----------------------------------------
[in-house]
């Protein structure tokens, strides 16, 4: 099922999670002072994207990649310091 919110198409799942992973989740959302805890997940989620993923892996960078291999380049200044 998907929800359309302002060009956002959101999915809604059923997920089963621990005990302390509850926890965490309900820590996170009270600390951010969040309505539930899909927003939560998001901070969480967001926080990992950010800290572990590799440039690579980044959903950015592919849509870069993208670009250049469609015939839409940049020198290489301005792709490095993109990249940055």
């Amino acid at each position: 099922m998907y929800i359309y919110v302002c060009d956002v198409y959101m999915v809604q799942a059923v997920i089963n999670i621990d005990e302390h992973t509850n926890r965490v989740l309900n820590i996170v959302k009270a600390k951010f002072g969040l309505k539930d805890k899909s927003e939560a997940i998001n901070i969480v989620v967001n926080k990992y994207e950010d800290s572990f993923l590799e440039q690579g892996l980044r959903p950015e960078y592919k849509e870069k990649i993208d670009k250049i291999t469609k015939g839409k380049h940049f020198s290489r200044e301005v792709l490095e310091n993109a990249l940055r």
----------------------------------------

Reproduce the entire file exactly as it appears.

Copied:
[in-house]
């Protein structure tokens, strides 16, 4: 099922999670002072994207990649310091 919110198409799942992973989740959302805890997940989620993923892996960078291999380049200044 998907929800359309302002060009956002959101999915809604059923997920089963621990005990302390509850926890965490309900820590996170009270600390951010969040309505539930899909927003939560998001901070969480967001926080990992950010800290572990590799440039690579980044959903950015592919849509870069993208670009250049469609015939839409940049020198290489301005792709490095993109990249940055």
């Amino acid at each position: 099922m998907y929800i359309y919110v302002c060009d956002v198409y959101m999915v809604q799942a059923v997920i089963n999670i621990d005990e302390h992973t509850n926890r965490v989740l309900n820590i996170v959302k009270a600390k951010f002072g969040l309505k539930d805890k899909s927003e939560a997940i998001n901070i969480v989620v967001n926080k990992y994207e950010d800290s572990f993923l590799e440039q690579g892996l980044r959903p950015e960078y592919k849509e870069k990649i993208d670009k250049i291999t469609k015939g839409k380049h940049f020198s290489r200044e301005v792709l490095e310091n993109a990249l940055r």